As discussed in the video, chronic knee pain doesn’t always mean surgery. Our patient, Rosa Underwood’s* experience demonstrates how physical therapy helped resolve her chronic knee pain, even though she had been advised that surgery was her only option.
Patient Spotlight: Rosa Underwood*
The Issue: I had severe knee pain, constant arthritis pain in my right knee that was affecting my quality of life. The limited mobility affected my ability to shop, play with my grandchildren, garden, enjoy myself in general. I was fearful of being stigmatized professionally because of my limping and the possibility of not working due to needing knee surgery. I was miserable.
How was your physical therapy treatment? The physical therapy felt immediately empowering! I felt that I had an active role in getting better and the better I understood how muscles functioned the more I realized I was not helpless, that a lot of my pain was due to extra stress being put on my knee because of how I moved at many joints and that my knee was not going to crack in half.
The moment things changed: Chris found that I was compensating by clenching my jaw, he treated that and my knee pain decreased significantly. I thought, “What just happened?” My knee pain was decreased significantly, and I was able to garden that weekend kneeling with very little pain, I have not been able to do that in months.
The difference over the past few weeks is incredible… I am walking longer, my attitude is hopeful, I don’t describe my pain as severe…I play with my grandchildren and enjoy myself again. I have not worn a knee brace or wrapped my knee since. My doctor is pleased with my progress and so am I! The ATR team is truly outstanding!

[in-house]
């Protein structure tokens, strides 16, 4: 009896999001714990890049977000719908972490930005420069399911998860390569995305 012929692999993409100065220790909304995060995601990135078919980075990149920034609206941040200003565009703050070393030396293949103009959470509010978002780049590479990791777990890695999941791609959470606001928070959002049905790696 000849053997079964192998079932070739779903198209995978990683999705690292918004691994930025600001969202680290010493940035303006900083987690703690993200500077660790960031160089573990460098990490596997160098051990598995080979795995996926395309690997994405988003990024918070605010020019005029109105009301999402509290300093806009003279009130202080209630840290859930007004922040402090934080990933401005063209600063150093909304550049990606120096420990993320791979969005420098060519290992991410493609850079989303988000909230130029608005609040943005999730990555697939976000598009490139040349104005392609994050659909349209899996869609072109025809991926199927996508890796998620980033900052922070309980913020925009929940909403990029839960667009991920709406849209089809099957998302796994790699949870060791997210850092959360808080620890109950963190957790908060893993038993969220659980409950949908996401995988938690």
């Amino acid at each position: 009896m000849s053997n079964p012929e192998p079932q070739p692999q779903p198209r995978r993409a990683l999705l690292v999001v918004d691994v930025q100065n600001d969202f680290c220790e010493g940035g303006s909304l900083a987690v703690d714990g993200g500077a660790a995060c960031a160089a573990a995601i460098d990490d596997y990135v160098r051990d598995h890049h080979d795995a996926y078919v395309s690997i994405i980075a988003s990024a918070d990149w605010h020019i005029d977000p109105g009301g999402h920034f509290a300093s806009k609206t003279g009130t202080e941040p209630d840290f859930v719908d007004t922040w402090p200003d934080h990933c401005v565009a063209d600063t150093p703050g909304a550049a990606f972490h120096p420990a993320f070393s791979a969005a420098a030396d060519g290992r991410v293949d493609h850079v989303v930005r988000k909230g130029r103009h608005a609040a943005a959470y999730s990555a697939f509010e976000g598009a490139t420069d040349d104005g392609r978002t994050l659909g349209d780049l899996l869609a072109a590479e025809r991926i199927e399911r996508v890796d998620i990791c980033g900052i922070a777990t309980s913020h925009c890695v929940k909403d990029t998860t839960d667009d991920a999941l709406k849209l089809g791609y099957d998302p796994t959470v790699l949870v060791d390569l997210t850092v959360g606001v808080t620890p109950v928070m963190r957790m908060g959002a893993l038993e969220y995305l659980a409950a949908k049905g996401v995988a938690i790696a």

The Therapist’s take: Rosa had significant movement restrictions in her knee, ankle, and hip which piled on top an existing arthritic condition. Her Gluteal muscles were not firing much, and her knee was not able to get straight. It is a common compensation pattern, inhibited gluts put more pressure on the muscles that surround the knee. We tested her glut, it was strong, but she was clenching her jaw. Retesting with a relaxed jaw decreased the glut strength drastically. Palpation revealed increased tenderness at her right masseter, and quick, patient-directed release resulted in the gluteal muscles firing again so they tested strong with a relaxed jaw. With the gluts back on line, it took pressure off of the knee and the patient’s squat test improved dramatically. This is a great example of how the pain is rarely problem, it is the symptom of dysfunction. This is why we examine and treat function, treating structure alone without addressing function rarely leads to long term success.
*Use of quotations and names are with permission of patient